All of this begs the question: What would happen to you if you turned your compassion for others inwards?  What would happen to your life if you became your own fiercest ally, if you valued yourself the way you show your value for others each time you defend a friend or protect your children?  What would happen if you promised to speak to yourself only with the same kindness, the same basic respect, you reserve for the young and the beloved?

Wouldn’t that be a good thing?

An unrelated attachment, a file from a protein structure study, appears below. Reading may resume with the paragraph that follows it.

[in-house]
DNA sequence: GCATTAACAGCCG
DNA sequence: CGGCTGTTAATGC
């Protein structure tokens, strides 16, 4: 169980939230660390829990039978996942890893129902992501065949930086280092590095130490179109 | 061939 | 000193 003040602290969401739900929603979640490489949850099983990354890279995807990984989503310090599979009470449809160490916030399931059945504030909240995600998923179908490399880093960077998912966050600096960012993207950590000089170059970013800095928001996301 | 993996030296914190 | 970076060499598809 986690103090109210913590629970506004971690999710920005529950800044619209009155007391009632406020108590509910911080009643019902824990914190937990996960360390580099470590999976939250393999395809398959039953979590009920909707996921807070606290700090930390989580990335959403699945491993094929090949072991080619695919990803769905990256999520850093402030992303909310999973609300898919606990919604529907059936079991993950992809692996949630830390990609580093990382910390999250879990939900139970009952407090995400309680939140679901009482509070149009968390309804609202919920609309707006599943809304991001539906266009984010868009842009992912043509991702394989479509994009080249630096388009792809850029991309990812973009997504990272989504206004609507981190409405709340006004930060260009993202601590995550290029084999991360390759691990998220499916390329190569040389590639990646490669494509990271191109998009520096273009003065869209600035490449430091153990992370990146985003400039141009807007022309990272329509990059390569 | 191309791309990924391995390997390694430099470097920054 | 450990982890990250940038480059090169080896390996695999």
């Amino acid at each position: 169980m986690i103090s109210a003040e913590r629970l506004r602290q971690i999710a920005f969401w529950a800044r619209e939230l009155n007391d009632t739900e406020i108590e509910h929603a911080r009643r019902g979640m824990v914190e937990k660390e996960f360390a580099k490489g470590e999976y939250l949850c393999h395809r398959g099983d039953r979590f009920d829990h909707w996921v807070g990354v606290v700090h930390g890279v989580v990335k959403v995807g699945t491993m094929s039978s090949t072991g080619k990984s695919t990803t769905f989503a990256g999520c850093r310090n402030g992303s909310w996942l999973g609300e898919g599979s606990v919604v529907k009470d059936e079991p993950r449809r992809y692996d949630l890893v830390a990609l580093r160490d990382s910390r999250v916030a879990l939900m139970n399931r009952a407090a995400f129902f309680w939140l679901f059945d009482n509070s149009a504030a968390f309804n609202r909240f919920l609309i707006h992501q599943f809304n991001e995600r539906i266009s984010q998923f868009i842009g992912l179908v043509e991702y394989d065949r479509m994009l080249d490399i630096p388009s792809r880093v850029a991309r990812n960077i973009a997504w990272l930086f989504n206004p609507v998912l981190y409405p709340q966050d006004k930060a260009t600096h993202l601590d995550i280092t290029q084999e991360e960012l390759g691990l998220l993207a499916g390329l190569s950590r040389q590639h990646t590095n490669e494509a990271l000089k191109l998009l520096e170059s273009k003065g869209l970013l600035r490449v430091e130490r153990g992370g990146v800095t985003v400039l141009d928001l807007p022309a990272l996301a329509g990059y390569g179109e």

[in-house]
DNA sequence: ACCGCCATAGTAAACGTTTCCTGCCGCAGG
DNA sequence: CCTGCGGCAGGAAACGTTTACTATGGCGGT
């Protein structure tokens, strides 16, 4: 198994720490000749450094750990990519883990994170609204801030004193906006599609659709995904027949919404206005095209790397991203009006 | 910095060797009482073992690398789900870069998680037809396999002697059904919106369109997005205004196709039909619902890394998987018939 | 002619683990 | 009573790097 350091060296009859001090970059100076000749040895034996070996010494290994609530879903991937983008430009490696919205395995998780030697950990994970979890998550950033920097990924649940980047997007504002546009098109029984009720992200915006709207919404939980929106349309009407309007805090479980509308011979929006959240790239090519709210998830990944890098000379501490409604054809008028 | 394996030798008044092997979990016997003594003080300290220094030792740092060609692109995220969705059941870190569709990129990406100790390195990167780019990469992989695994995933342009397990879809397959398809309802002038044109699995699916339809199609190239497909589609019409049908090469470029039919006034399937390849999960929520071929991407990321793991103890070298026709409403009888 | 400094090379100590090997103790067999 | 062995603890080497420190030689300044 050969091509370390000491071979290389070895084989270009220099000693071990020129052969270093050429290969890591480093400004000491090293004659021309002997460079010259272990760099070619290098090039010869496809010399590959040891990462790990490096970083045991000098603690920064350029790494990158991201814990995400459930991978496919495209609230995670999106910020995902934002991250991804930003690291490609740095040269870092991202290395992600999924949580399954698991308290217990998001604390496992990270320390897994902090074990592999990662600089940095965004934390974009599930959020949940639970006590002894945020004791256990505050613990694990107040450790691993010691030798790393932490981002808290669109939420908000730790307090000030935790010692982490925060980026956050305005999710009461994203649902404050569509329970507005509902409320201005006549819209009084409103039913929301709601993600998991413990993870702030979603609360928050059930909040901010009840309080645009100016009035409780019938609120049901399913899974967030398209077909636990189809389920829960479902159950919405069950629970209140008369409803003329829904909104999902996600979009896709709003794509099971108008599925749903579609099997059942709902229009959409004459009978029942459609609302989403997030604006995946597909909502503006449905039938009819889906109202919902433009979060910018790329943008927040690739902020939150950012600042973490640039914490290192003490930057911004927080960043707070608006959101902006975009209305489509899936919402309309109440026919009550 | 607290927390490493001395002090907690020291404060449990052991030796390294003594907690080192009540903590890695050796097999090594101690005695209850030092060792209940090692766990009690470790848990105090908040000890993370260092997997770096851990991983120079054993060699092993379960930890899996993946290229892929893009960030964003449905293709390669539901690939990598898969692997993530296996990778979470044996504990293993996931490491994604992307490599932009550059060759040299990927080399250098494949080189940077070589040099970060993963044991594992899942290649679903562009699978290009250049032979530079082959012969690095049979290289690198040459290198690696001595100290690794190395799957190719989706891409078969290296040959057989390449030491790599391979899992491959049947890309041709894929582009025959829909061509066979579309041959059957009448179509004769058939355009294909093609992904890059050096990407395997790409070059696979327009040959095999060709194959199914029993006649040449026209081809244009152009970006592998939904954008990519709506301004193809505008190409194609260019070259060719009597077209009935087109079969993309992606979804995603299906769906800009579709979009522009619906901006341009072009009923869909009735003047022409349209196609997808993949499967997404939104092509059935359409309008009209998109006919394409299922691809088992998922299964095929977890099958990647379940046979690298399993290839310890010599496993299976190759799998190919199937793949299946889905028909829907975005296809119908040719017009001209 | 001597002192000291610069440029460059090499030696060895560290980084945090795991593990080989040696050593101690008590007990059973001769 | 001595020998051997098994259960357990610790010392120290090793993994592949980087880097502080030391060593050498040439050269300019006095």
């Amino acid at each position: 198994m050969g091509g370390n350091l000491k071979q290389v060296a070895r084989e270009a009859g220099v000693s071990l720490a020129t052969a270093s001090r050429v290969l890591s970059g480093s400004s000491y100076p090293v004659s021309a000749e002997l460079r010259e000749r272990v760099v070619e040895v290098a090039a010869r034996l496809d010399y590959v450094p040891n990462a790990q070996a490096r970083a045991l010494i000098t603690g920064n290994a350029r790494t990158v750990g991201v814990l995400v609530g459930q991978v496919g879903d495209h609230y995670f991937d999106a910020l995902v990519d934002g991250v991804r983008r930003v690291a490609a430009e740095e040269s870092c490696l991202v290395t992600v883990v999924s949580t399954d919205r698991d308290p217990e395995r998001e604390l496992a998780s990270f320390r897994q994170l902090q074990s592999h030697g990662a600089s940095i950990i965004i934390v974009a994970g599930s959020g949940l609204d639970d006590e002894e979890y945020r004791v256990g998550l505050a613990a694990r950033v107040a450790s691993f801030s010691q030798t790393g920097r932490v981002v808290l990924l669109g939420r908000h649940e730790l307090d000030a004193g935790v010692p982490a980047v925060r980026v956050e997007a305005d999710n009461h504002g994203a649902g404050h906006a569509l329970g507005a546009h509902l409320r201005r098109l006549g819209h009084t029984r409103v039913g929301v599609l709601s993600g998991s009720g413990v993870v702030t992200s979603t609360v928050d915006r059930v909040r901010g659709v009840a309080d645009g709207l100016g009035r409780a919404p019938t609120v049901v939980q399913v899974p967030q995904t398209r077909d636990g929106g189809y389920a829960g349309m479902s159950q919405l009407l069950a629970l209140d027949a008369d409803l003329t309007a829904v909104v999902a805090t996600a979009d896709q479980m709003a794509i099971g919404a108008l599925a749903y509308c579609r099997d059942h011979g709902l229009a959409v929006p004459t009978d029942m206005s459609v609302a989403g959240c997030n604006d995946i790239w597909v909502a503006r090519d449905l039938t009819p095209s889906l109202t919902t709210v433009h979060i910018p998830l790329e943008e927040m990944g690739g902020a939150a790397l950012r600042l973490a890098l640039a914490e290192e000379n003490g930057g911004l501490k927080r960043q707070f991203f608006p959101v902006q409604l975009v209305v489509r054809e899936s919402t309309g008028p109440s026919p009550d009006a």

For some of us, and I’m one of them (but that’s a whole other blog!), this is such difficult territory, and to commit to honouring yourself often stirs in us deep discomfort or pain.  Even at practical levels, it can present challenges.  But, I can only encourage you to stay the course, to persevere through the obstacles that may present themselves as you do this, and to seek help if needed.  After all, as you’ll see for yourself, life agrees with us when we start bettering our relationship with ourselves.  For example – check in with how you’re going right now.  Aren’t you a bit like that marathon runner, noticing the release of tension you didn’t even know you held?  If so, you’ve already started to reap the benefits of investing in your own wellbeing.  All that’s left is to keep going.